• About the Architecture +

    Antrim 1844 stands today as a brilliant example of Greek Revival architecture, one of the most common historical styles in the southern United States. Greek Revival style architecture first appeared throughout the western world during the late 18th and early 19th century. It appeared at a time when intellectuals in both Europe and English-speaking North America became obsessed with Greco-Roman culture. The style borrowed heavily from elements of Greek architecture, using it to build a wide variety of civic facilities. Ancient Greek culture was especially popular, for most people knew little about its history. The first archeological excavations had occurred earlier in the 18th century, exposing Hellenistic Greece to the West en mass for the first time. But while many European architects utilized the Greek Revival-style architecture, it truly reached the pinnacle of its popularity in the United States. In fact, some historians consider Greek Revival-style to be the nation’s very first “national” architectural form! The reason for that steeped interest was drawn from romanticized interpretations of Greek society that had started to permeate throughout America. The United States was a young nation at the end of the 1700s, and its citizens were desperate for previous democratic examples that they could emulate in their won republic. Nowhere was this desire more apparent than among the country’s founding elite. They looked to the philosophies of the Grecian republics of antiquity for successfully examples of popular government. This pursuit gradually seeped into the cultural fabric of the United States, influencing everything from artwork to literature. Even the names of several towns—including Ithaca, New York, and Athens, Georgia—reflected this development.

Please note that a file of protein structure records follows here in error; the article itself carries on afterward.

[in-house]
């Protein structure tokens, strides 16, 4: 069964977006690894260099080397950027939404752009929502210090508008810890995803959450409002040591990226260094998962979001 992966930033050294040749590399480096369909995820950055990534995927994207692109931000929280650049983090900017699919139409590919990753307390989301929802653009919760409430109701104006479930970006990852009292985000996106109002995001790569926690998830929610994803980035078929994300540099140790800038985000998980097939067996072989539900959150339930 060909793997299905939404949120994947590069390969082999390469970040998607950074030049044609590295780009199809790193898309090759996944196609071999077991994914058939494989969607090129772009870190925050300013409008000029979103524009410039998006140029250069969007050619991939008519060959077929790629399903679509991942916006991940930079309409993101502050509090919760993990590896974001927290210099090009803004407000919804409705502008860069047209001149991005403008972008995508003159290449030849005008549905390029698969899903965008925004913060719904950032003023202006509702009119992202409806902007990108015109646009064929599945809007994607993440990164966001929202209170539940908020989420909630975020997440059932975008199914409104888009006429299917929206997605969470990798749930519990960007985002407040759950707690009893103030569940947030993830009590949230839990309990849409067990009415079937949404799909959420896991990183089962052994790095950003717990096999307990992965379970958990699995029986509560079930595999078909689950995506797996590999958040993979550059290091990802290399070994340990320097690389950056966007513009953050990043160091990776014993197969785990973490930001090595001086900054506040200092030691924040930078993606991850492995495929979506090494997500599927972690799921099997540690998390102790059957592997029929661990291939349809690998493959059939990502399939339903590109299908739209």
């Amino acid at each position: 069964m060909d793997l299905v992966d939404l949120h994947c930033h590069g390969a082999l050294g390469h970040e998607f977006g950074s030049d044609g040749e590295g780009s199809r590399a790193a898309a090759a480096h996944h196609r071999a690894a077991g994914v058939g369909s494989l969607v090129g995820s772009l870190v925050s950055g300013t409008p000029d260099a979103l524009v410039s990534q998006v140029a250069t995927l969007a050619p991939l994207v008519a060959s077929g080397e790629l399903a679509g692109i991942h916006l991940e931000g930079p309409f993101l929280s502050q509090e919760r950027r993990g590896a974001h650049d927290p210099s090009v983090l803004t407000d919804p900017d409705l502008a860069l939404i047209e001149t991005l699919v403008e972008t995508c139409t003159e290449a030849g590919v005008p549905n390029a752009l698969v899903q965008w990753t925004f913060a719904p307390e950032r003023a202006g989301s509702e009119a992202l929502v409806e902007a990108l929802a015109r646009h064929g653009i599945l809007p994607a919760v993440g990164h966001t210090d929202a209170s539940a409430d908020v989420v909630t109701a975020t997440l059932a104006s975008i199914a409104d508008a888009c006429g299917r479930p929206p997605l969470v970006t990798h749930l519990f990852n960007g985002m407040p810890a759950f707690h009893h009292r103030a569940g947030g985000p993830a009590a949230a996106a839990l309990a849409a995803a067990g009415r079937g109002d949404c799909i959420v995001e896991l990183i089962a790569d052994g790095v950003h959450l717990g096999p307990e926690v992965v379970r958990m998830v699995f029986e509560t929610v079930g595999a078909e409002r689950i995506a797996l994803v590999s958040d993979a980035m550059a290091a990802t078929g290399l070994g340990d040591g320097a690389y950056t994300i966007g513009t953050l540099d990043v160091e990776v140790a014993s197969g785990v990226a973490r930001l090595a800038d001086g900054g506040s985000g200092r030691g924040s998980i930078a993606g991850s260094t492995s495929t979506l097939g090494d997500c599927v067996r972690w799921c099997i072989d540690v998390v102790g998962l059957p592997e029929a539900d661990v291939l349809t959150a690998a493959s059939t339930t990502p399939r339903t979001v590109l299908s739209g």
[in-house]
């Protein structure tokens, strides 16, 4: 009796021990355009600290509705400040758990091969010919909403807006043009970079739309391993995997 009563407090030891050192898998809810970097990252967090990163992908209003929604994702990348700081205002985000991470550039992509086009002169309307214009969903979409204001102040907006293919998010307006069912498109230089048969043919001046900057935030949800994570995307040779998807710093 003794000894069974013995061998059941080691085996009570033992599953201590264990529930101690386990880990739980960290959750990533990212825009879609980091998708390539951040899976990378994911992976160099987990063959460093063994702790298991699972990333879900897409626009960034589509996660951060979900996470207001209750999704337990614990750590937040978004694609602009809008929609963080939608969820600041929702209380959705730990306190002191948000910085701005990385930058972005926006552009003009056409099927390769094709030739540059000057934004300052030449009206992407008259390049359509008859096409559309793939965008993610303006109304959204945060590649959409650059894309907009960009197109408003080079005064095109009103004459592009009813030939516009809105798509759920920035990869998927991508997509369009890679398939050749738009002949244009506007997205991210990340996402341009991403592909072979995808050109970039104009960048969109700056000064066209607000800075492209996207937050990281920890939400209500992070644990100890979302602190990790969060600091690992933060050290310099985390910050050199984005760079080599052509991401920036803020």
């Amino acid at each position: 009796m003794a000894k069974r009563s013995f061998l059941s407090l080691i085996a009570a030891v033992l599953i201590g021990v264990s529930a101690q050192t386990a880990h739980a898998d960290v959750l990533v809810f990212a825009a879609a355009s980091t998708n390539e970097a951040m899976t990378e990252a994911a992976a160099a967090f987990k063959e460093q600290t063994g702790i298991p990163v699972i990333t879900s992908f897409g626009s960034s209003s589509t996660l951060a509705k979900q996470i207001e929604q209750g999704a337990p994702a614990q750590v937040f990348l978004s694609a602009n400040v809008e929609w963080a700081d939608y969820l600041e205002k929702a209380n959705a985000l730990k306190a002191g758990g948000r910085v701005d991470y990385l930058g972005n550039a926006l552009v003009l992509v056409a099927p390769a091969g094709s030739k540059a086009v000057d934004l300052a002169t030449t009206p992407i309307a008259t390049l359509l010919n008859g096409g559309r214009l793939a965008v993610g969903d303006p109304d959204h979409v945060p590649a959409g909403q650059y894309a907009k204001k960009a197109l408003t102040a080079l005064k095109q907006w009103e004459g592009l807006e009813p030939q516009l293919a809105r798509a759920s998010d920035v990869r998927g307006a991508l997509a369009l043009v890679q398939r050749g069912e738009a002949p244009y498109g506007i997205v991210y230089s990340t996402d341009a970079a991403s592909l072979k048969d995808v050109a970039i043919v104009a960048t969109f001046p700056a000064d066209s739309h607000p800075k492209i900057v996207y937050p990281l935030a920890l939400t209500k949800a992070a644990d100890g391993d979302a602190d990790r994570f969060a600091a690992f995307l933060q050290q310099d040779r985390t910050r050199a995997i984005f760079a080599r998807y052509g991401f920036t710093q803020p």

The national fascination with ancient Greece took root in America’s architectural practices, too. Many architects began designing buildings that mimicked structures like the great the Parthenon. Even Thomas Jefferson—known to be an accomplished engineer—used Greek design principles to create the Virginia State Capitol Building in 1785. American architects—as well as their European counterparts—typically constructed buildings in the style of Greek Revival by using a symmetrical foundation anchored by combination of stucco and wooden walls. They subsequently painted them white to give the illusion that they had been constructed out of marble or some other elegant stone. A brilliant front portico acted as the main entrance into the building, which was surrounded by a large porch that could span the length of the building’s front façade. The roof itself was low pitched and was either gabled or hipped. Just below the rooftop rested an area called the “entablature” that consisted of elaborate trimming and cornicing. In some cases, the entablature itself consisted of a frieze where most of the decorative work resided. But perhaps the single greatest defining feature of Greek Revival-style buildings were the many columns (or pilasters) that proliferated throughout the interior and exterior. Architects designed the columns in one of three sub-categorical styles known as Doric, Ionic, and Corinthian. They were also usually fluted or smooth and featured an ornate structure called a “capital” at the top. By the 1820s, Greek Revival-style architecture had become the most widely used in the United States. It remained that way for the next three decades, until different revivalist architectural forms finally displaced it in popularity.